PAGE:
] Analysis of observed discrepancies didn't differentiate between those within one category or those that differed by more than one category in an ordinal scale, suggesting that had a weighted Kappa statistic been used, the results would have been more comparable with those reported by Morris and his colleagues.
The availability of clinically relevant, universal, uniform, and computerized information on all nursing home residents raised the possibility of using this information to improve nursing home care quality. As with most efforts designed to improve health care quality, the incentives and the targets were multifaceted. First, government regulators anticipated that creating indicators of nursing homes' quality performance would guide and make more rigorous and systematic existing regulatory oversight processes that had been characterized as idiosyncratic. Secondly, the more enlightened facility administrators felt that such information could facilitate their own existing quality improvement activities. Finally, advocates for nursing home residents thought that making this information available would create greater "transparency" to guide consumers' choices of a long-term care facility.
Aggregate measures of nursing home quality based upon the MDS have been developed and tested in various contexts for over the past decade. Residents' clinical condition or processes problems in care are measured at the resident level and aggregated to represent the situation in a given facility. Zimmerman and his colleagues were among the first to develop, test and apply them. [22
] Medical care quality process measures based upon medical record review have been proposed and the Joint Commission on the Accreditation of Health Care Organizations (JCAHO) has instituted a mandatory mechanism for reporting an outcome indicator data set for all nursing homes they accredit. [23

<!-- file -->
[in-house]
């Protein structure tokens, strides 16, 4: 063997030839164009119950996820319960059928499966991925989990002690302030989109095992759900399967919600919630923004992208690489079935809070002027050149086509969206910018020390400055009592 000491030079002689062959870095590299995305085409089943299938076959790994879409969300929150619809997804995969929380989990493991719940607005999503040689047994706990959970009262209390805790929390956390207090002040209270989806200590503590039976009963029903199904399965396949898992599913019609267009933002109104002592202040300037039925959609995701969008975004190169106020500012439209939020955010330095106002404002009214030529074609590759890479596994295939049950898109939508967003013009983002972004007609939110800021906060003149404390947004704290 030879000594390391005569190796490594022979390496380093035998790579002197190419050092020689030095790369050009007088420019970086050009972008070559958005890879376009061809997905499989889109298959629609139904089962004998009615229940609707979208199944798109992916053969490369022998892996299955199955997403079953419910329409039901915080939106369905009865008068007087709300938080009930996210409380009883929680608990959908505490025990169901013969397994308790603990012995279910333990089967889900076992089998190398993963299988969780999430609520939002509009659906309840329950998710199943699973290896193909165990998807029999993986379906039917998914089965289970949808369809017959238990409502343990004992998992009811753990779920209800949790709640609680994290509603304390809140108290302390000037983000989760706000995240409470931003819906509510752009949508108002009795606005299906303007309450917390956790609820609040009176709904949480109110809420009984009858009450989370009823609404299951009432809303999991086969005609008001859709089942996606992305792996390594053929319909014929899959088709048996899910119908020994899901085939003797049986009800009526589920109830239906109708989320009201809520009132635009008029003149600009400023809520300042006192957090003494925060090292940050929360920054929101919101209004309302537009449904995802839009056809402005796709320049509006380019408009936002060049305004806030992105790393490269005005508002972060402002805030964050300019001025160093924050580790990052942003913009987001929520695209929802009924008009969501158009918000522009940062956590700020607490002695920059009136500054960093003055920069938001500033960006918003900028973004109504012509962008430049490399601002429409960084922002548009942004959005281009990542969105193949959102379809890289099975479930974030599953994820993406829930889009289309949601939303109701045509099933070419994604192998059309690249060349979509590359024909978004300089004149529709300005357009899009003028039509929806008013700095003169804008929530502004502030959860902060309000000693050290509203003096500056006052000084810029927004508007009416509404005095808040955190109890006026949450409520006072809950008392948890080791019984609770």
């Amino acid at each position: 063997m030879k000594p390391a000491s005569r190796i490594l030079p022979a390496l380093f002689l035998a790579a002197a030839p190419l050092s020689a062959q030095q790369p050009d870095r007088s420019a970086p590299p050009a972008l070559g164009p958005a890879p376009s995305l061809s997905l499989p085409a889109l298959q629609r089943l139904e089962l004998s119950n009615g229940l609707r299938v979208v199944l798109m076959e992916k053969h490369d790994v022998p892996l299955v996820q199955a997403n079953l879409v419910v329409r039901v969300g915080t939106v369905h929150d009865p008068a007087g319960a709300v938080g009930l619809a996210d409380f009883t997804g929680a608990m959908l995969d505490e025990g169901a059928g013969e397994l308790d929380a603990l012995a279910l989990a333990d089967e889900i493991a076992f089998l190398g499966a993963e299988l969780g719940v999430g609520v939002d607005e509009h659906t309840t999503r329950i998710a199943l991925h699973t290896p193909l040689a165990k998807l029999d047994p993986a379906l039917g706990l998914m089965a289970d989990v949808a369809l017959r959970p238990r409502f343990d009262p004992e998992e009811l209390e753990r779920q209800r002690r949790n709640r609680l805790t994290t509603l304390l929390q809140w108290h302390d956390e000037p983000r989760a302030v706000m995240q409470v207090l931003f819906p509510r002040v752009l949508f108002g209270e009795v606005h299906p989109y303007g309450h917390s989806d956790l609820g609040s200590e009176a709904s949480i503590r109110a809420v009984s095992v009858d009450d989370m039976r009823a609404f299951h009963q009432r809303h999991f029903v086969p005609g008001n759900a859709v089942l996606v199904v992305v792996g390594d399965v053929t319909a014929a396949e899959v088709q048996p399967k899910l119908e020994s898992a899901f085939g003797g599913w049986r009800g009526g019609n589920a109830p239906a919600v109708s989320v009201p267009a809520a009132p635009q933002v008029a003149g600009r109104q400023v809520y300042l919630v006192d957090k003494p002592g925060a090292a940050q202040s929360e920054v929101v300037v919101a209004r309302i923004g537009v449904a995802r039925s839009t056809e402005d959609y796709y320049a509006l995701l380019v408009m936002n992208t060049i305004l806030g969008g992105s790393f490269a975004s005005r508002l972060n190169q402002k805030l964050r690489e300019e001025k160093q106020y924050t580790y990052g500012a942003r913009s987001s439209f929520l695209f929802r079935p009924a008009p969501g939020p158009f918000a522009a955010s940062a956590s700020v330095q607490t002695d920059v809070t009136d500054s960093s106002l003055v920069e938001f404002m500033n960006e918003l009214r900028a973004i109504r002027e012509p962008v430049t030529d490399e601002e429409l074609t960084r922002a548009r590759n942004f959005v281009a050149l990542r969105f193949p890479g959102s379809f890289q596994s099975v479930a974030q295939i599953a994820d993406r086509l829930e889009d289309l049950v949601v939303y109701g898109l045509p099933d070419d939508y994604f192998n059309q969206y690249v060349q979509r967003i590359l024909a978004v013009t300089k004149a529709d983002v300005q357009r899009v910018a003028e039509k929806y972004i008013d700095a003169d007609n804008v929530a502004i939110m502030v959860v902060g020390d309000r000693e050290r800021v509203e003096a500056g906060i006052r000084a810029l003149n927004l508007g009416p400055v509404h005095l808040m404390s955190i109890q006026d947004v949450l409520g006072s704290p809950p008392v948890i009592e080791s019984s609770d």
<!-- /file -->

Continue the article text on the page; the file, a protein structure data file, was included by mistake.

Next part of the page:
] In 1998 the Centers' for Medicare and Medicaid (CMS) contracted with the authors' organizations to undertake a comprehensive review of existing QI's for nursing homes with an aim of modifying or developing new QI's on which to compare facilities with the ultimate purpose of reporting those publicly. [9
] While this effort focused on all possible QI domains, most attention was focused on care processes and clinical outcomes. To address this gap, CMS issued another contract to develop QI's specifically designed to measure quality of life in nursing homes, but this effort remains in the developmental stage. [25
After a 6 month six-state pilot project using a sub-set of the newly revised clinical process and outcome quality indicators, the Centers for Medicare and Medicaid Services (CMS) began to publish on their web-site facility-specific, MDS-based quality measures for every Medicare/Medicaid certified nursing facility in the country. The quality measures, applied to both long-stay and short-stay post-acute nursing home residents, included items such as pressure ulcer prevalence, restraint use, mobility improvement, pain, and ADL decline. Advertisements were published in every major newspaper ranking most nursing homes in the community in the form of "league tables". Data on all measures for all facilities were included on CMS' "Nursing Home Compare" web site http://www.medicare.gov/NHCompare/home.asp
As part of a national study to validate the newly revised and developed quality indicators, we undertook the largest test of the inter-rater reliability of the MDS ever conducted in order to determine whether the data elements used in the construction of quality indicators are sufficiently reliable to be used as the basis for public reporting. Prior testing of the MDS had generally been done in select facilities so the current study sought to estimate reliability across all raters in all facilities. Since quality indicators represent a facility specific aggregation of particular patient characteristics recorded on the MDS, we sought to identify the degree to which there was variability in reliability across facilities.